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I would like to know how I can connect remote offices to a central database.

Here is the scenario:

Office with several users working on a windows desktop application

This application get it’s data from the database in the office server.

Now 1 or more remote (offices, stores, whatever) need to have access to the same data.

How can we achieve this?

Sometimes we need real time

Sometimes it’s not that important.

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Question tagged Delphi, but you mention WinForm, which looks like .NET, maybe you should tag it delphi-prism or maybe it is not delphi related. –  jachguate Oct 14 '10 at 22:32
    
which database are you using? –  jachguate Oct 14 '10 at 22:32
    
When I say win form, I mean no web site. The database, well I hope is not that relevant to the remote connection. –  Jlouro Oct 14 '10 at 23:23
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Well, answer for your question, AFAIK, depends on DBMS you're using, because that was related with concurency control. –  Vantomex Oct 15 '10 at 4:04
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IMHO the database is irrilevant. The type, speed, latency, reliability and cost of the connection are more important factors to select a solution over another. –  user160694 Oct 15 '10 at 7:18
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4 Answers

up vote 1 down vote accepted

You could easily use DataSnap or RemObjects to wrap and expose your existing database as a middle tier server then write clients against it. For connecting to this I would strongly suggest a VPN connection between your remotes and your middle tier. This way you don't have to worry as much about securing the communications link...unless the data you are transferring is low risk data (not worth anything).

You will want to become very familiar with TClientDataset. It gives you the ability to operate your remote systems without having access to the master database, as well as reduce the amount of traffic that is shipped across the wire (you can filter and sort locally).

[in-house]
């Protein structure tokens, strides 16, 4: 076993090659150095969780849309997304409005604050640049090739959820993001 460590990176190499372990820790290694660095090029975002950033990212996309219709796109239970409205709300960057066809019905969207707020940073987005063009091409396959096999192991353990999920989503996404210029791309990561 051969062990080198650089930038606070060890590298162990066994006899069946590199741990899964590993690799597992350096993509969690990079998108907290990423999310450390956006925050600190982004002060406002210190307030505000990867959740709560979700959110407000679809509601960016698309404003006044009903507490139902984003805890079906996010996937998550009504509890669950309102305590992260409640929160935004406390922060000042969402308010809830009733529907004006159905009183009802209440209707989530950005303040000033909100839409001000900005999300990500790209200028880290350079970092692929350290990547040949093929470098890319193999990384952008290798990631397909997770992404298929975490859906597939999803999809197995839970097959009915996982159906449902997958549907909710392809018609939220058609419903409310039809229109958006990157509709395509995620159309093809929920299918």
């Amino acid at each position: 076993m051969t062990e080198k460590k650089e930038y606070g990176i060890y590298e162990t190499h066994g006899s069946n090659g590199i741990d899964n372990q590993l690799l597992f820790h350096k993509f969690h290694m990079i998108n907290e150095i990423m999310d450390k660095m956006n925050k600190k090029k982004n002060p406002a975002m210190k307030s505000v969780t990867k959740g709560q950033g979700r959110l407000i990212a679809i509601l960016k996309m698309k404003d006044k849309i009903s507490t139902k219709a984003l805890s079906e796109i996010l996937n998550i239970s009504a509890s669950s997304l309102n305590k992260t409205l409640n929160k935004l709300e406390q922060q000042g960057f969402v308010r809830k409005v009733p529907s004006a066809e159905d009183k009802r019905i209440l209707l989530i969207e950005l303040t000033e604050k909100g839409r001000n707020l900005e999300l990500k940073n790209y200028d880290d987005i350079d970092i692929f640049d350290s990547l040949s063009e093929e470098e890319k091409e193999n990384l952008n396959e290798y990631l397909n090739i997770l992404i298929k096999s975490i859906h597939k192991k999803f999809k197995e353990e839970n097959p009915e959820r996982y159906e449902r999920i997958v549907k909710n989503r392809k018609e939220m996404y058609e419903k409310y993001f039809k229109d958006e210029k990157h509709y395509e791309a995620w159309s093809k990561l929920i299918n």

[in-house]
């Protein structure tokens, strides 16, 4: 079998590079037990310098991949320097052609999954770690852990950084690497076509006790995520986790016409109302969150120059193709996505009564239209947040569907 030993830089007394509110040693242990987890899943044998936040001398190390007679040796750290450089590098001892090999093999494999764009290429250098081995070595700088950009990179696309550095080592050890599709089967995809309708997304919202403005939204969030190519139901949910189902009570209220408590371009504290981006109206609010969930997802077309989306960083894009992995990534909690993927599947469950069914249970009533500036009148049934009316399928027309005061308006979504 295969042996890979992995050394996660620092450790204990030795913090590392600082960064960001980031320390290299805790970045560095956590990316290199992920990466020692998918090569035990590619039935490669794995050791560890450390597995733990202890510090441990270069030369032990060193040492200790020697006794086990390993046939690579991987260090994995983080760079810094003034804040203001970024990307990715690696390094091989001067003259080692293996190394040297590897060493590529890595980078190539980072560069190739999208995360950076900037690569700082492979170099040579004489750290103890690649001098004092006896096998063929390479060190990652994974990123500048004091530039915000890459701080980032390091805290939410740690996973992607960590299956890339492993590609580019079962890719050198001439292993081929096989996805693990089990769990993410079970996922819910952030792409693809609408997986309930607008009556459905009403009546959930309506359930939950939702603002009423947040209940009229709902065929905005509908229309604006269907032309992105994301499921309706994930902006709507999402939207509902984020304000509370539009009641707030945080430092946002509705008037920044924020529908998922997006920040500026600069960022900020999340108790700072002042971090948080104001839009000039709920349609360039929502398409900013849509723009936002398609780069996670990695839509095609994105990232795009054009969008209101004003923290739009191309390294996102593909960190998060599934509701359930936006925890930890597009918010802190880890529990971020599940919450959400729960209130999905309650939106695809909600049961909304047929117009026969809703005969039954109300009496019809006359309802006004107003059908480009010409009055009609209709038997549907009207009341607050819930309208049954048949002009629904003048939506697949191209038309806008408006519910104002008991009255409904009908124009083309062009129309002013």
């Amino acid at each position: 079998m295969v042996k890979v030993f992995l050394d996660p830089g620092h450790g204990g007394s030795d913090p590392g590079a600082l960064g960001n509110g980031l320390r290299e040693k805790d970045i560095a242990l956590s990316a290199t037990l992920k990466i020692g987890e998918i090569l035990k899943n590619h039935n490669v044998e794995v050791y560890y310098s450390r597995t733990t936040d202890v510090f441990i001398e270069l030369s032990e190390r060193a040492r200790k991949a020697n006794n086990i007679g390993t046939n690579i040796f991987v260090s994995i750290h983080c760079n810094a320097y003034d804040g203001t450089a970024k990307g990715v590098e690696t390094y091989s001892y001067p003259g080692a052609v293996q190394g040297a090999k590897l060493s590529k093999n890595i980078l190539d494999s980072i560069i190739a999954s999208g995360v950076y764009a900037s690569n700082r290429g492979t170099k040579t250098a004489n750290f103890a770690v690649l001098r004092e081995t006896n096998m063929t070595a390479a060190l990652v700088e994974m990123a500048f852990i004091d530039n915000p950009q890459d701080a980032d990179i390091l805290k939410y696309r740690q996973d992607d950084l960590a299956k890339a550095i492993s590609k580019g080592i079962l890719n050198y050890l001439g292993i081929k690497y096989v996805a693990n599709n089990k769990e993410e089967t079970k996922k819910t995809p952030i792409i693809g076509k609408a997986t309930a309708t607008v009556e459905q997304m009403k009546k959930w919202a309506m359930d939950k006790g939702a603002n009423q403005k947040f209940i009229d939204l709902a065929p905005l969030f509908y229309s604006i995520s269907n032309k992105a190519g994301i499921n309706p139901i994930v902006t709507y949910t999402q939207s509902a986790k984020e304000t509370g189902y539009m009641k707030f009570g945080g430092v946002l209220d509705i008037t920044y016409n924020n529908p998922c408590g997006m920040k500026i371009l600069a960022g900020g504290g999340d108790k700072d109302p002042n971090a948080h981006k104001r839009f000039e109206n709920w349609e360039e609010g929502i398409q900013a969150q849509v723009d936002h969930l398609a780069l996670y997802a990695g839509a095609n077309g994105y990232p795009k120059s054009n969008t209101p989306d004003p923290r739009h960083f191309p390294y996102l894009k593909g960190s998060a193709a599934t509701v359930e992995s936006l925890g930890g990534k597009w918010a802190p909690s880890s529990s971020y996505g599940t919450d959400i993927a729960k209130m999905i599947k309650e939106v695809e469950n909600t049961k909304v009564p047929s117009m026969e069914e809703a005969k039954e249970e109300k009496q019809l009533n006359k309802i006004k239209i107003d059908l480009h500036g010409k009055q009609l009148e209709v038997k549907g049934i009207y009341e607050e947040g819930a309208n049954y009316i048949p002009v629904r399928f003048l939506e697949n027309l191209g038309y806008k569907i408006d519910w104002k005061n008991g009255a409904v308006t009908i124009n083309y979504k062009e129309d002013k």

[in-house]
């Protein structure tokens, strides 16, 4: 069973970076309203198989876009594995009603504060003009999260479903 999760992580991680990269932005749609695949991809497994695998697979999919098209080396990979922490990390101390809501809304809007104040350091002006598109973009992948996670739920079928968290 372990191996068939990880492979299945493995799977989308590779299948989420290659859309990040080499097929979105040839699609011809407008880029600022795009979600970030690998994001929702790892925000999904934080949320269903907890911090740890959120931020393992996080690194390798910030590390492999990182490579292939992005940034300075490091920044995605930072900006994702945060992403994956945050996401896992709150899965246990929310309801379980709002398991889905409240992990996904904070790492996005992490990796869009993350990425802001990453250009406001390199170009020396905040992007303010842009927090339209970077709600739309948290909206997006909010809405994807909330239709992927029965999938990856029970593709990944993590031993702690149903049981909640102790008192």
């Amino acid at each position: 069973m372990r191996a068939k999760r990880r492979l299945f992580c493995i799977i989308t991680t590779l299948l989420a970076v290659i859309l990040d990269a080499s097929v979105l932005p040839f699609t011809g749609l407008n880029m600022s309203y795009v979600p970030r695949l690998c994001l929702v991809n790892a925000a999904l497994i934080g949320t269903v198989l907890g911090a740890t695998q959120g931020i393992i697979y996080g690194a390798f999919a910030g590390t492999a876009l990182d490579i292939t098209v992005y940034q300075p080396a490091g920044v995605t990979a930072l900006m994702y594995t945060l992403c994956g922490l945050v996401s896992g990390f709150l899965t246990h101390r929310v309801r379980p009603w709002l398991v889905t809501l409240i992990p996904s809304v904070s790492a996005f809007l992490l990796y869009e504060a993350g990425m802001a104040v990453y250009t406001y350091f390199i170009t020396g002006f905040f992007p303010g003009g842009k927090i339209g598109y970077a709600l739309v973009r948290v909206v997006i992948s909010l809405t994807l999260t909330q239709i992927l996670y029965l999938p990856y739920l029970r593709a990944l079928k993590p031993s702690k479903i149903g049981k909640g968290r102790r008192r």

Update Much of the performance will be based on the speed of your back-end server and the type and amount of data your transferring. It is fast enough for most purposes, and if you find yourself having to send lots of data down the pipe, I have found it worth while to do some client caching. By adding an update trigger to set an updated timestamp on each record, you can update your cache by only requesting records newer than the last one you received.

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I have wanted to experiment DataSnap for long time, this could be a good time to do it. The TClientDataSet I already use it like that in small tools that have XML file as data “tables” I like this solution. What is the DataSnap speed over the internet? VPN is not an option here. –  Jlouro Oct 15 '10 at 21:28
    
Datasnap speed over the Internet is the speed of your Internet connection. If speed is important for you, you need to code the middle tier with that in mind - but if your connection is slow, with an high latency or unreliable, and it doesn't match your performance requirements, you need a different approach. Before deciding what technique to use, you have to set your performance requirements (in both directions) and see if the connection is able to match them. Otherwise you may end up to develop a perfect application just to discover the connection can't cope with it. –  user160694 Oct 16 '10 at 13:07